All change for the Albatros

Intel Report

The Czech Air Force is scheduled to retire the L-39 Albatros in May, after 45 years of service. Alan Warnes spoke to personnel about the country’s plans for future training and reflects on a turbulent few months for manufacturer Aero Vodochody.

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Despite operating with military serials, this L-39C is flown by a civilian organisation: LOM Praha’s CLV. The company’s seven jets were expected to be retired in the next couple of years and replaced by L-39NGs, but a deal for four new aircraft has been put on hold until the operating costs are better understood.
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Two of the Czech Air Force’s three surviving L-39ZA Albatros jet trainers parked on the Čáslav ramp last August. These Cold War-era jets are set for a public farewell at the base in late May. All photos Alan Warnes unless stated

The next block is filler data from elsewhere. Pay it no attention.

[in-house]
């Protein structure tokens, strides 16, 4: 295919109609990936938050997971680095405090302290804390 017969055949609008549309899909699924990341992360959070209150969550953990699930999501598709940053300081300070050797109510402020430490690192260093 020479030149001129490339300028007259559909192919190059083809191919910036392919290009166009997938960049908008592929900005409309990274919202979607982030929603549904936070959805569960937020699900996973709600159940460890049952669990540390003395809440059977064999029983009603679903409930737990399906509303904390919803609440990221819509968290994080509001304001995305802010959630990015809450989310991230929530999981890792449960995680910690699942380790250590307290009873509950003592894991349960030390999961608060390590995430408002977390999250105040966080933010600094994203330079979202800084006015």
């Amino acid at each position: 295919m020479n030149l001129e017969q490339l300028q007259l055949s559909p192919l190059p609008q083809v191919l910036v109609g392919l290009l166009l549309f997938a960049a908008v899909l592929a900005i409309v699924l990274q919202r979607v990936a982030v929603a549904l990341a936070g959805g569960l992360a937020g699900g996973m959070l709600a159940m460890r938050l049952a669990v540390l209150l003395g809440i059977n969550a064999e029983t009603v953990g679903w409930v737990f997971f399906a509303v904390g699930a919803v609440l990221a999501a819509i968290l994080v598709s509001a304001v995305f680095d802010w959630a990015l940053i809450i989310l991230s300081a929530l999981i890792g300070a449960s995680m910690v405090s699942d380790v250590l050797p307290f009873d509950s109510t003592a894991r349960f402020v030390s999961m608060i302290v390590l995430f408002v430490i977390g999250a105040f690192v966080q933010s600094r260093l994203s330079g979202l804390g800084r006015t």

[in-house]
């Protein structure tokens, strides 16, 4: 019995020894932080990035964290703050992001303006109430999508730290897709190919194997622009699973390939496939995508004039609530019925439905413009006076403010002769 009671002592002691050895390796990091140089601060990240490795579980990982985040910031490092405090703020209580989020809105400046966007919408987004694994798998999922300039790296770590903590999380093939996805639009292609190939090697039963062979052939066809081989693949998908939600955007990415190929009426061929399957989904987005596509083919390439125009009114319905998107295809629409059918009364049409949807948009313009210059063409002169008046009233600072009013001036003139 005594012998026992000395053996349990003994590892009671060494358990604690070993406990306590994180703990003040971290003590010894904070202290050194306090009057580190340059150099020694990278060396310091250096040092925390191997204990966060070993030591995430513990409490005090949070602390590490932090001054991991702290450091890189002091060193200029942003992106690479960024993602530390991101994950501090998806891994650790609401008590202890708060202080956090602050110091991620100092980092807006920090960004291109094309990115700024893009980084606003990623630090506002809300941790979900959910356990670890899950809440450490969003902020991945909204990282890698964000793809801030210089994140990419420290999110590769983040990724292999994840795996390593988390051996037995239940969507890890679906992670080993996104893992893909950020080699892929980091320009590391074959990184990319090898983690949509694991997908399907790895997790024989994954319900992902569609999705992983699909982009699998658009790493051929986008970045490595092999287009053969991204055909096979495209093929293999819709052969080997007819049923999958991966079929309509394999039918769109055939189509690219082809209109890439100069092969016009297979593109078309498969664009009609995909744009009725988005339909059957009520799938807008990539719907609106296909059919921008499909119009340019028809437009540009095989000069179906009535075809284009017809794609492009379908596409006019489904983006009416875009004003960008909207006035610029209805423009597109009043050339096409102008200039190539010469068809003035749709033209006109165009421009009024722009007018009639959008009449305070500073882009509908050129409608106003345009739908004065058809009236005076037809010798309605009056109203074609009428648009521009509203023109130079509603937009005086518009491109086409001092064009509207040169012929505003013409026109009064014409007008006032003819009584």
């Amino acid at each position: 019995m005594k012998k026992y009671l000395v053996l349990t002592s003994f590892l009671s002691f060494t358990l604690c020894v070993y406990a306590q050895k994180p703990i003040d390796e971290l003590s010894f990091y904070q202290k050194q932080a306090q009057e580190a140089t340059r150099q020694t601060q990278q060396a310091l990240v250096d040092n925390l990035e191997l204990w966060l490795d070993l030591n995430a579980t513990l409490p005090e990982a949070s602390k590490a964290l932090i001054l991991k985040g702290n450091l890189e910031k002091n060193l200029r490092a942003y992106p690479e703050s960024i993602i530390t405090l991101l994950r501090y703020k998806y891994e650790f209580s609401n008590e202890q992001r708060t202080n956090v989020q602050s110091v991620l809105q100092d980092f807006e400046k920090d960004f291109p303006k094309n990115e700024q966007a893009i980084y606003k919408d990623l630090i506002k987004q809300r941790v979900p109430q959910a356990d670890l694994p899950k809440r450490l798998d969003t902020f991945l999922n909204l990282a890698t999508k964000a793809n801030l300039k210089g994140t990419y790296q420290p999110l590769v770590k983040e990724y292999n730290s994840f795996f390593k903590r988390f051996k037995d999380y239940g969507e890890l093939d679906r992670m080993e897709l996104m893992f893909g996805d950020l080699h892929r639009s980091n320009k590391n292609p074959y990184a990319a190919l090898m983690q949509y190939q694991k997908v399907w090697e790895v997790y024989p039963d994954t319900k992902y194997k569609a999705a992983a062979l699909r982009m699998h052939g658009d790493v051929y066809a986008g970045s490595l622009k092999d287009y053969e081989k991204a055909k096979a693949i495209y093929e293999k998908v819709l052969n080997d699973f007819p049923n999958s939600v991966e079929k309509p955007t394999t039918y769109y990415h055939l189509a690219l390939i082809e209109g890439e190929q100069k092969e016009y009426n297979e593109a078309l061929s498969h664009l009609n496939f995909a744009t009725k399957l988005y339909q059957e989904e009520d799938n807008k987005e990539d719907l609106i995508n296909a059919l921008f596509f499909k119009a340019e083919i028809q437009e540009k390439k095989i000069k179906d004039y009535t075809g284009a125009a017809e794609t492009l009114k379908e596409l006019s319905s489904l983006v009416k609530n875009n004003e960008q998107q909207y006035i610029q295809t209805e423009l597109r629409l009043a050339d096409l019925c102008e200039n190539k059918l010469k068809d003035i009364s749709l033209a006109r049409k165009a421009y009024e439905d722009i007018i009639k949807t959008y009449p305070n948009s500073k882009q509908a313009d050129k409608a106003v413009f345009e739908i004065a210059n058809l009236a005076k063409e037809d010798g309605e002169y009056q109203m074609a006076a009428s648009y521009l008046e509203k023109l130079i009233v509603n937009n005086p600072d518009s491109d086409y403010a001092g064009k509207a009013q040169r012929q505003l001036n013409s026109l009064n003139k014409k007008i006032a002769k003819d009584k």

An airshow at Čáslav air base on May 29 is marking the departure of the last three L-39ZAs currently serving with the 213.výcviková letka (213. VL, 213th Training Squadron) of the Vzdušné síly Armády České republiky (VzS AČR, Air Component of the Army of the Czech Republic). Another seven L-39Cs are operated by government-owned LOM Praha’s Centrum leteckého výcviku (CLV, Flight Training Centre) at Pardubice, as part of a contracted programme to provide Czech Air Force pilot training. Although they wear military markings, a civilian company operates these latter jets. Several CLV aircraft are scheduled to fly alongside the last L-39ZAs and, perhaps, Aero Vodochody’s L-39CW at the event.

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